There is a major issue with Signal: Your account is tied to your phone number.
This makes these apps really easy to use, since there are no usernames or passwords to deal with. It also makes it easy to discover other app users; if someone is a contact in your phone and has the app installed, you can send them encrypted texts with no further effort. But it also means that if you want people to be able to send you messages securely, you need to hand out your phone number. This puts people who interact with the public in an awkward bind: Is the ability for strangers to contact you securely worth publishing your private phone number?
In this article I explain how to create a second Signal number that is safe to publish on your Twitter bio and business cards, so strangers have an easy way to contact you securely, while your primary phone number remains private. I explain how to obtain a second phone number, how to register it with the Signal server, and how to configure it to use Signal Desktop — even if you’re already using Signal Desktop with your private phone number.
Introducing Signal PINs – In the latest version of our apps, we’re introducing Signal PINs. Signal PINs are based on Secure Value Recovery, which we previewed in December, to allow supporting data like your profile, settings, and who you’ve blocked to be securely recovered should you lose or switch devices. PINs will also help facilitate new features like addressing that isn’t based exclusively on phone numbers, since the system address book will no longer be a viable way to maintain your network of contacts.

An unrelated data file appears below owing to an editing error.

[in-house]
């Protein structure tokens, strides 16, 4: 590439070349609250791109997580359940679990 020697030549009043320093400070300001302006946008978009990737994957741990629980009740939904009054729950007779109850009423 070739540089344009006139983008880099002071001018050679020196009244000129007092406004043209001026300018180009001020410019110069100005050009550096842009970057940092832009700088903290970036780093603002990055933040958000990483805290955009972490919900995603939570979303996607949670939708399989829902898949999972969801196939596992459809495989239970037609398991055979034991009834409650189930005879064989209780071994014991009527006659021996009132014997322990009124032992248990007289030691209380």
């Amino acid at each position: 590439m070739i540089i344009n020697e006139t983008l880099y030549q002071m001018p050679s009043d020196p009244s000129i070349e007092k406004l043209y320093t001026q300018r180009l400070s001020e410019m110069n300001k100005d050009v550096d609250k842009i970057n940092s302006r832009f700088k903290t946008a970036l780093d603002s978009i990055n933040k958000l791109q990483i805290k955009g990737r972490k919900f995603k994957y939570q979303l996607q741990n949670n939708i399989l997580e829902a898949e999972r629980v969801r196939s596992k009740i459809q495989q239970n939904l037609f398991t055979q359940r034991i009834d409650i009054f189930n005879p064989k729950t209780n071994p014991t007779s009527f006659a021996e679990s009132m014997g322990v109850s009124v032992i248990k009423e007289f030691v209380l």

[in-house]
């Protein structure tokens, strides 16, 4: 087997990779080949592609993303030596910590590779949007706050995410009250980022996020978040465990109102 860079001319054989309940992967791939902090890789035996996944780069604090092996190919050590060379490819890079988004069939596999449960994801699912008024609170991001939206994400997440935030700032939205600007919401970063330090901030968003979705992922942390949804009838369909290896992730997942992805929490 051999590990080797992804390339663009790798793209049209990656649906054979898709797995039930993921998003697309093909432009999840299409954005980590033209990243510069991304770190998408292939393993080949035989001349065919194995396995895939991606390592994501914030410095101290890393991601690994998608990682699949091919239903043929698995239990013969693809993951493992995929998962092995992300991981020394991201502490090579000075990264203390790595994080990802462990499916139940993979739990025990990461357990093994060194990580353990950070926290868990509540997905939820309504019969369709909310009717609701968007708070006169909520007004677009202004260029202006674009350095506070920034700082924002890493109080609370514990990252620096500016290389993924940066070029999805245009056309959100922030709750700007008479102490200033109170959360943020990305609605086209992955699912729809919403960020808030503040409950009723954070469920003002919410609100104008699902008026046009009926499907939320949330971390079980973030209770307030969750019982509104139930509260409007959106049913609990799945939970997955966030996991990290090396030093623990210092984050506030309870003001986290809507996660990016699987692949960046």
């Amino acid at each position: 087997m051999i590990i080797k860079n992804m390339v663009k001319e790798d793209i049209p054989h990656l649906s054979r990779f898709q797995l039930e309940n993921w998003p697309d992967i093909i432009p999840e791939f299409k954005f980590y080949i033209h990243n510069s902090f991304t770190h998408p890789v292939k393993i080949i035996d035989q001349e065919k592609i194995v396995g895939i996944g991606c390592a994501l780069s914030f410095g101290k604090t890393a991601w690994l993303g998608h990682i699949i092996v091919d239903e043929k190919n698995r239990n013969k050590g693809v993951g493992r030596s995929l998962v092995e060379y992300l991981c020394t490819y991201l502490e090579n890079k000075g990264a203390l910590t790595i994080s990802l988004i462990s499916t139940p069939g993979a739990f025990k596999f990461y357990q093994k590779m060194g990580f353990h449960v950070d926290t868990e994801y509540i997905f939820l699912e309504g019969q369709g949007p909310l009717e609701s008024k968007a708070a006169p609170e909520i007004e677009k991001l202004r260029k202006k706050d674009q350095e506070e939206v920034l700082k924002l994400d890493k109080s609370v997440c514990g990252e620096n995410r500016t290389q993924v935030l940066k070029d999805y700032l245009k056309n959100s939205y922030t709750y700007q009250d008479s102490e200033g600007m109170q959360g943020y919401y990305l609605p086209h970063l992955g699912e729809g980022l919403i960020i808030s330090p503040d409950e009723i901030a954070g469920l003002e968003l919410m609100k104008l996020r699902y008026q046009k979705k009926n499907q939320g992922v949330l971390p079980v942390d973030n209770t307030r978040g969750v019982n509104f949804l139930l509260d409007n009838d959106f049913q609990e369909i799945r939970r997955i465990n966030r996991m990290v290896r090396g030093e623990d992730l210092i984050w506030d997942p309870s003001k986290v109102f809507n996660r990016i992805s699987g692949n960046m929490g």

Your next upgrade deserves an upgrade – Signal iOS now includes a new feature that makes it possible to switch to a brand-new iPhone or iPad while securely transferring Signal information from your existing iOS device. As with every new Signal feature, the process is end-to-end encrypted and designed to protect your privacy. Transfers also occur over a local connection (similar to AirDrop), so even large migrations can be completed quickly.